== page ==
Holman, like many others who've arrived to get a peek at Obama, doesn't think the same numbers would or will turn out if or when Sen. Hillary Clinton speaks at the university. Holman, again like others, has also just caught on to the buzz passing up the line that former presidential candidate Bill Richardson officially endorsed Obama in Portland that morning.
The doors are slated to open by 7pm, but by a quarter after 6pm supporters are being shuffled into the stadium. Inside, the arena slowly fills level by level and by 6:45pm, it's more than half full and the fiery supporters are busying themselves by enthusiastically sending "the wave" circling the stadium. Paper airplanes are launched from upper levels. A capella groups from the school perform on a sub-par sound system before speeches by a local campaign organizer and Rep. Earl Blumenauer, the U.S. congressman responsible for Obama's campaign in Oregon.
Most of those seated in the antiquated, yet storied confines of Mac Court have been sitting in their seats for two and a half hours when the clock strikes 9:14 p.m. and retired Air Force Gen. Merrill "Tony" McPeack wraps up a short introduction, the last few words of which are buried in a cascading rumble emanating from the seats of the multi-tiered stadium. Students stomp their feet and clap their hands wildly above their heads. Even clusters of those several decades removed from their college days jump up and down. Eyes are fixed on a tunnel leading onto the floor of the arena where the surprisingly slender Illinois senator has materialized.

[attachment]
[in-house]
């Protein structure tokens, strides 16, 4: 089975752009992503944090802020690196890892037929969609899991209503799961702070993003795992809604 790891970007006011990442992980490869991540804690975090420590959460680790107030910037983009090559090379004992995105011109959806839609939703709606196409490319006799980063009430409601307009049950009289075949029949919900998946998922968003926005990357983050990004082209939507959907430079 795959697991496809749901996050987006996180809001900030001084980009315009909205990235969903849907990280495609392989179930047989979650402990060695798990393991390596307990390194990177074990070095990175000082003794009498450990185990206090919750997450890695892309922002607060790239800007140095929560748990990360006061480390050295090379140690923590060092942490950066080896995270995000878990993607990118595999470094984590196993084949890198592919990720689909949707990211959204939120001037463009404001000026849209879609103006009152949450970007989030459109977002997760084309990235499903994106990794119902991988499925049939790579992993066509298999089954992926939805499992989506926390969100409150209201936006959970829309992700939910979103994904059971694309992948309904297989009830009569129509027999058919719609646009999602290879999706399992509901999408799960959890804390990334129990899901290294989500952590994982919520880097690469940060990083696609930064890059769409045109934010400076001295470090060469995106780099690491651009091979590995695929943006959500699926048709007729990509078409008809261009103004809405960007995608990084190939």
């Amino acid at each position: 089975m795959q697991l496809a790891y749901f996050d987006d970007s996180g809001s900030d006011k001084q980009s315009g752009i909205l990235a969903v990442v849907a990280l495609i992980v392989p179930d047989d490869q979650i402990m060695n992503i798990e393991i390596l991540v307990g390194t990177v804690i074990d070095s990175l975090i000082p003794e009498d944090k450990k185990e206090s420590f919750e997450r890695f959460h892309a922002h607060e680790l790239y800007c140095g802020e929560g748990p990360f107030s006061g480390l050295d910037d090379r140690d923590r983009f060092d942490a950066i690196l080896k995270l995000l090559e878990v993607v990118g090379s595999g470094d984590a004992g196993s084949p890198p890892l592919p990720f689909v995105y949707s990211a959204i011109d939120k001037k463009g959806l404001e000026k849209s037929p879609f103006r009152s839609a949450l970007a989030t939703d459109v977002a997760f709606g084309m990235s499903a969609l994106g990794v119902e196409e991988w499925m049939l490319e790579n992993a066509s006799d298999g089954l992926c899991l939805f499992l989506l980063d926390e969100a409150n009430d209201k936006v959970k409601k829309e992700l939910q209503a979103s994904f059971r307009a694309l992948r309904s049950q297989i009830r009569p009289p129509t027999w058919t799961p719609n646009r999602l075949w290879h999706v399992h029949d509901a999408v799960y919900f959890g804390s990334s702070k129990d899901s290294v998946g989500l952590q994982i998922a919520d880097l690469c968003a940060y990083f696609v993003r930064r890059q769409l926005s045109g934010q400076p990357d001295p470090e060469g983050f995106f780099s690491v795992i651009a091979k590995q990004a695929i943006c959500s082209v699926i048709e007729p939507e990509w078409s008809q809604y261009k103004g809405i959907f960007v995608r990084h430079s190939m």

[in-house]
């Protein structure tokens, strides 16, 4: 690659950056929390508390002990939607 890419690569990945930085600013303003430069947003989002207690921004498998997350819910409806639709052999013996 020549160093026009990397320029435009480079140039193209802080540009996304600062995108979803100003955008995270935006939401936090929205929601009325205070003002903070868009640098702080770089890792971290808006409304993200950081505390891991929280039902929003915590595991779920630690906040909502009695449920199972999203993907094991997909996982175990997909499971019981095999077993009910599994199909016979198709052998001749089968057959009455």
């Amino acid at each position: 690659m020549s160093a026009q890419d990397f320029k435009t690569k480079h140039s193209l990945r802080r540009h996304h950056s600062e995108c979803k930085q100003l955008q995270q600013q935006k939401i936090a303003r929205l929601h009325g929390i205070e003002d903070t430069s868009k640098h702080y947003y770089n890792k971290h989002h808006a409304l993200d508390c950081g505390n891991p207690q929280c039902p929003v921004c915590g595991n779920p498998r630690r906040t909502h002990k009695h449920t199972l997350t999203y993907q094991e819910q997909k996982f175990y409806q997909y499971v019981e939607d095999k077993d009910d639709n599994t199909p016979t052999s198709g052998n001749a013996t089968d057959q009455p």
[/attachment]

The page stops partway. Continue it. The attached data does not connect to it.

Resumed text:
In all my experience attending concerts and major sporting events, I've never heard a stadium create the dueling-747-engine howl that's shaking the 80-plus-year-old walls of Mac Court. The eardrum-wobbling din carries on for three full minutes as Obama bounds onto a stage vacant of a podium, teleprompter, or anyone or anything other than himself and turns in circles, providing a wave and a tight-lipped smile to the frantic masses. Eventually, he raises a cordless microphone to his mouth.
"Quack," he says.